Baron’s Cairn on Tullos Hill : Wiki Commons
The hill has long been known as an important archaeological site because of the four Bronze Age burial cairns there: Cat Cairn; Baron’s Cairn; Crab’s Cairn; and Tullos Cairn, which are scheduled as monuments of national significance.
At the other end of the historic timeline Tullos Hill was the location of an anti-aircraft battery and later a prisoner of war camp in World War II. A few remnants of hut bases from that era survived on the hill.
For many years it was thought that landfill operations since the 1960s had destroyed any other historic remains, but a survey by archaeologists from CFA Archaeology in 2004 recorded the presence of around 150 other archaeological features, ranging in date from prehistory to World War II.
A community excavation led by CFA was held in 2010 and was well attended by budding archaeologists. Volunteers are now being sought for another season of excavation work planned for August 22 to September 4, including weekends. This will be led by CFA and is open to anyone aged 14 or over who is able to spend time outdoors in all weathers and would like to increase their practical knowledge of archaeology. Appropriate training will be given.
Judith Stones, Aberdeen City Council’s lead curator (local history and archaeology), is encouraging people to sign up for this unique opportunity.
She said: “This is a great opportunity for local people to work alongside professional archaeologists to discover more about this rich historic landscape, and for visitors to understand more about the past, present and future of Tullos Hill. People can come for the entire period or for part of it. It will be hard work but a lot of fun and provide a fantastic insight into one of Aberdeen’s most historically significant sites.”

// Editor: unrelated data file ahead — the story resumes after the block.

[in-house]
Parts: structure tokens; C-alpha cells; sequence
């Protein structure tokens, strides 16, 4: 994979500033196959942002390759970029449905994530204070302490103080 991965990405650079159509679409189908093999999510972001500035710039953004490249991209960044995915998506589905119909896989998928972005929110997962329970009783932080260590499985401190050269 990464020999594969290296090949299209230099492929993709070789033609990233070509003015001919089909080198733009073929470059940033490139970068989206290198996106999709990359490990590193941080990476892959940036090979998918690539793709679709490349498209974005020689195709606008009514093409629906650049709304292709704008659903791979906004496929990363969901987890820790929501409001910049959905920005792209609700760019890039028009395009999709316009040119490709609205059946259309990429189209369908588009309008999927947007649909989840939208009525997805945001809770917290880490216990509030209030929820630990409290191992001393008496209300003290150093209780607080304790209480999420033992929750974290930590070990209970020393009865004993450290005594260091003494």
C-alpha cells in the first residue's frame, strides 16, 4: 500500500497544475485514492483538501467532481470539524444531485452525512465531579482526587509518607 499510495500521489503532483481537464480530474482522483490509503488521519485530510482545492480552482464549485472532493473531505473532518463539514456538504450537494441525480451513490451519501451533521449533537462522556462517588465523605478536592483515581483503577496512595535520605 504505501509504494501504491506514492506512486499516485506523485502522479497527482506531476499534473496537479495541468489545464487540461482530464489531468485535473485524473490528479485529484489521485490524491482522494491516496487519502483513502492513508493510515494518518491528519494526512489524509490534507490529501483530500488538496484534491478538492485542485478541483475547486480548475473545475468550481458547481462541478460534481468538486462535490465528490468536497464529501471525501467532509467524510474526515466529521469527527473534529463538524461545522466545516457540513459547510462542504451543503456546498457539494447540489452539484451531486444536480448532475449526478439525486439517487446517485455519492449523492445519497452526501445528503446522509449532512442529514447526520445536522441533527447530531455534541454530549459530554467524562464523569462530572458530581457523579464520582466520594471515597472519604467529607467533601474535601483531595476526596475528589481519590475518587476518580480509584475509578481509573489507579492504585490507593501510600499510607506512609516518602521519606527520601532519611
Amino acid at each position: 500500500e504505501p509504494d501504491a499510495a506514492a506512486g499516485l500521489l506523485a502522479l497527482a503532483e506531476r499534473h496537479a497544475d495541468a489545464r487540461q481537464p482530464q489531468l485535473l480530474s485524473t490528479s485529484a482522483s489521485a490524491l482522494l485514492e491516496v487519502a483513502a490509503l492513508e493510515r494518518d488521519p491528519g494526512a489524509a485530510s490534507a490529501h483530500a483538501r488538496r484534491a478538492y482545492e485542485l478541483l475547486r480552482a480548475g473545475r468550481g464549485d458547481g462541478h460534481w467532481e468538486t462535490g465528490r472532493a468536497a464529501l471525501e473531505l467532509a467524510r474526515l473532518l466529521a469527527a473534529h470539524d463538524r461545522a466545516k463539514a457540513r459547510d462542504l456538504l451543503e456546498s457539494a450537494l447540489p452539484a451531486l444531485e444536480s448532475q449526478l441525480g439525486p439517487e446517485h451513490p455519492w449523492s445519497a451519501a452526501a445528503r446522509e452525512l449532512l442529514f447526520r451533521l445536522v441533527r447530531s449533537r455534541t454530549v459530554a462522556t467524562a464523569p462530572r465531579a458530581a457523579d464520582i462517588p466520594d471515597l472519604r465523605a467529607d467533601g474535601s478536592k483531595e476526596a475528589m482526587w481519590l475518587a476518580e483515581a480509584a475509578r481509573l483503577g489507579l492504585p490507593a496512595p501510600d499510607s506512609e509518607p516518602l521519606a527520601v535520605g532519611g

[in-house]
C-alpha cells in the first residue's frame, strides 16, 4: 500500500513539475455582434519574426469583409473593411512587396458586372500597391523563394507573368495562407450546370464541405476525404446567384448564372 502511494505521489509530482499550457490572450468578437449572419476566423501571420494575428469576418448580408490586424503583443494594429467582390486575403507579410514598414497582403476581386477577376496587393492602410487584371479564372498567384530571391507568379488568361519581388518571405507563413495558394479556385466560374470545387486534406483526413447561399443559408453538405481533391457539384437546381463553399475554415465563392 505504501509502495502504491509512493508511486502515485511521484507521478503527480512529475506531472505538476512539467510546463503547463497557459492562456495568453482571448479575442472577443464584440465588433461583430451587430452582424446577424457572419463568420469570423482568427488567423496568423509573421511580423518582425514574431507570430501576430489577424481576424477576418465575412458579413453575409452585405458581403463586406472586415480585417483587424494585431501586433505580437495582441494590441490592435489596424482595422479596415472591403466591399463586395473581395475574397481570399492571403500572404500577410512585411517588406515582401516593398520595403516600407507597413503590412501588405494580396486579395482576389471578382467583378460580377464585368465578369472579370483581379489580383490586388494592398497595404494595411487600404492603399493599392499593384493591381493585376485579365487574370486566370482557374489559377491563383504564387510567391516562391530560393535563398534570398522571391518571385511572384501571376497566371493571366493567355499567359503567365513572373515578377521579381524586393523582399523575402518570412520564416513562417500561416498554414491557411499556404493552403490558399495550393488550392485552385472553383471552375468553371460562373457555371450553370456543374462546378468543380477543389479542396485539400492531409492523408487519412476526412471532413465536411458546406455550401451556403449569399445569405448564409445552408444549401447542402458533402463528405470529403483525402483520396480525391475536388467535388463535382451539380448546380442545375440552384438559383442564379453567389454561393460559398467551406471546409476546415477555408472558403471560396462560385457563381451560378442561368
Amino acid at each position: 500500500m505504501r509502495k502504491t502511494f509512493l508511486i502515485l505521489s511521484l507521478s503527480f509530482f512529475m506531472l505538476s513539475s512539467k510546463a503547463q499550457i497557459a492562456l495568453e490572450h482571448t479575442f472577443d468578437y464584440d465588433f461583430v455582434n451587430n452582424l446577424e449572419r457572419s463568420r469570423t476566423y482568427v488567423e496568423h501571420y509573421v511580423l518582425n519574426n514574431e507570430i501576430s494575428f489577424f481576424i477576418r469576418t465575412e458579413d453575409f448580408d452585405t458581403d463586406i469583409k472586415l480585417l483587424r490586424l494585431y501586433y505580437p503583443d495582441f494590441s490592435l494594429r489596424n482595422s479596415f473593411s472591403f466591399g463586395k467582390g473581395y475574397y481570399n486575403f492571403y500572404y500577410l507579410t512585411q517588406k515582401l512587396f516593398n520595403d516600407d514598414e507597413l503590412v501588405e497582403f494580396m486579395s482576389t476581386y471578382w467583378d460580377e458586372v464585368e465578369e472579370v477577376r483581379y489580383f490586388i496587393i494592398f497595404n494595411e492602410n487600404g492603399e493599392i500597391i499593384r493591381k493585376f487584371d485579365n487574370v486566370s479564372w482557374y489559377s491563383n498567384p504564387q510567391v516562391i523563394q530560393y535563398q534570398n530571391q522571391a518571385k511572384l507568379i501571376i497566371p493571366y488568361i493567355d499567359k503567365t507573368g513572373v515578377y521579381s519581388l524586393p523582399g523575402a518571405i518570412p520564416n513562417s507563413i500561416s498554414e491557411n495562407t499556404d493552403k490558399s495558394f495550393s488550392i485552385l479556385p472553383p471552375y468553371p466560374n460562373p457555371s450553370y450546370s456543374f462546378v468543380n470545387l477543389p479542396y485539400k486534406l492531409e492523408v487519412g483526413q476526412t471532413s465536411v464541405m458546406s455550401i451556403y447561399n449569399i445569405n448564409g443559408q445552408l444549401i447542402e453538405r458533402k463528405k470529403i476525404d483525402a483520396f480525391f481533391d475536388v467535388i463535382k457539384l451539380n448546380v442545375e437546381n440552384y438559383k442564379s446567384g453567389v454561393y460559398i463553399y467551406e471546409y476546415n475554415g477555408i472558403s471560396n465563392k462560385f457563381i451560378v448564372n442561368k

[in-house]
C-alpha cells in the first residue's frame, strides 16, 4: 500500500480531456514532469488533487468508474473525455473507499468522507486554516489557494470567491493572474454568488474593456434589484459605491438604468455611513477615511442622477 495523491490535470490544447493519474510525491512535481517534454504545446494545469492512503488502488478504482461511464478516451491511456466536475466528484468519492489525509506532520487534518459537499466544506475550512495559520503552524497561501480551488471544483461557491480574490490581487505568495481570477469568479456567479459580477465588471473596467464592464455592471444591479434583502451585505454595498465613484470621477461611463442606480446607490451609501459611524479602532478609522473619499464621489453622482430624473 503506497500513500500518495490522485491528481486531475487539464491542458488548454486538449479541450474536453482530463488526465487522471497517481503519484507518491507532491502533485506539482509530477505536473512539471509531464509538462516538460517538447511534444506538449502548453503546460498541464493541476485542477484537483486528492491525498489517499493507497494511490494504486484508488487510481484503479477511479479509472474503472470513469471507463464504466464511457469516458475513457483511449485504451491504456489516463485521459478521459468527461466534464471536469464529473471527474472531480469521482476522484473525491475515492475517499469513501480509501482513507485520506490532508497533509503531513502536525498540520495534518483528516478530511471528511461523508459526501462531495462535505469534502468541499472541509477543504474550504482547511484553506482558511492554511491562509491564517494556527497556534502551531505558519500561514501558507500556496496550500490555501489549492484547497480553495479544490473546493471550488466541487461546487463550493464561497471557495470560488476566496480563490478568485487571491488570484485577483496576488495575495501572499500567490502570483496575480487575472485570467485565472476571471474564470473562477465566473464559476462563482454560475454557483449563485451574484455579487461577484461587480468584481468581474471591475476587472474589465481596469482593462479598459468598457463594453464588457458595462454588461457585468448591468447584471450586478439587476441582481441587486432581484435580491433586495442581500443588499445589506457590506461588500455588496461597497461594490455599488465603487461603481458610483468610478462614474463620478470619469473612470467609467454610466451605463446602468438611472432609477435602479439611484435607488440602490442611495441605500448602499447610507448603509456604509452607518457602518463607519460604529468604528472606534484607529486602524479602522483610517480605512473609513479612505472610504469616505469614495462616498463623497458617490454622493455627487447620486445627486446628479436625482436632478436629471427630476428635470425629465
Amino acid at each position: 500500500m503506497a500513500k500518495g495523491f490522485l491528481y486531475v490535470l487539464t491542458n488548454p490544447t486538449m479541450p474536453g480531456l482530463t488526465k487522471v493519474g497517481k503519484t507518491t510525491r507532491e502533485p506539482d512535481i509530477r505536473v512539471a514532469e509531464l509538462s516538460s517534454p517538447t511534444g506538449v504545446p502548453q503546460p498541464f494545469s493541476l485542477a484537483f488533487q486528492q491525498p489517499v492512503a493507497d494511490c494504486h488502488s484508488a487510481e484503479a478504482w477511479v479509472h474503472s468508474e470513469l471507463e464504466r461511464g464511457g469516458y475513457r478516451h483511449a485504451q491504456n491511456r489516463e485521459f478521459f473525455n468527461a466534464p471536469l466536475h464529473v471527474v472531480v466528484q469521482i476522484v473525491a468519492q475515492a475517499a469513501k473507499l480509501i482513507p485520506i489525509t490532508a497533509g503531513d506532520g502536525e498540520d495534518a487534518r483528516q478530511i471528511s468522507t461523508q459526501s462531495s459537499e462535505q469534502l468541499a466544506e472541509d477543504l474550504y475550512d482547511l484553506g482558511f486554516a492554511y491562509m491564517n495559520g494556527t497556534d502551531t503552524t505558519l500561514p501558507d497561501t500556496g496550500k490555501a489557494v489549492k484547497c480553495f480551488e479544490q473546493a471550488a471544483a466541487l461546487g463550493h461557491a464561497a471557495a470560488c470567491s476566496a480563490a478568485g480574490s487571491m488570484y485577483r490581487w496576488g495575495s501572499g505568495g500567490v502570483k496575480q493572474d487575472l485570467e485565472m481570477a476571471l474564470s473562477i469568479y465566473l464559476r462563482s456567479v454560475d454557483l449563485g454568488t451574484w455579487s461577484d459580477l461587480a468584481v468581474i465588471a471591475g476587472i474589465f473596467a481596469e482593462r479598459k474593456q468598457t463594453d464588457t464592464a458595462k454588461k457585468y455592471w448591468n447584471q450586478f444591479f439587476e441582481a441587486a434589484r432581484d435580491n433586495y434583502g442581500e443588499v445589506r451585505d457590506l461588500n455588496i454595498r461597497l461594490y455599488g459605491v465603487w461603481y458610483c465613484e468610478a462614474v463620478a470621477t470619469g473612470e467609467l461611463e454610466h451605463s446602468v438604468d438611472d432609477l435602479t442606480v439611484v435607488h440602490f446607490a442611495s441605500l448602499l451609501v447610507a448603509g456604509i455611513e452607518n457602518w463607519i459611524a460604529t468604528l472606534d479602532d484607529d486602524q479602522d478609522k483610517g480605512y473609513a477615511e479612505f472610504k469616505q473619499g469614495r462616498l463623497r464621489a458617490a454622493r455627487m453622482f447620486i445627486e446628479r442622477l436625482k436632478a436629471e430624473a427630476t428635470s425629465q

Bruce Glendinning, Project Manager with CFA Archaeology, said: “We are looking forward to another season of exciting discoveries and the opportunity to work with the local community who were so enthusiastic the last time. Don’t worry if you don’t know one end of a trowel from the other we will show you how it’s done.”
The excavation is being funded through the council’s waste management service.
Aberdeen City Council Waste and Recycling Manager Peter Lawrence said: “Because of the major significance of Tullos Hill as an archaeological landscape, all groundworks associated with the present landfill capping have been watched by an archaeologist, who has had the opportunity to record any new discoveries.”
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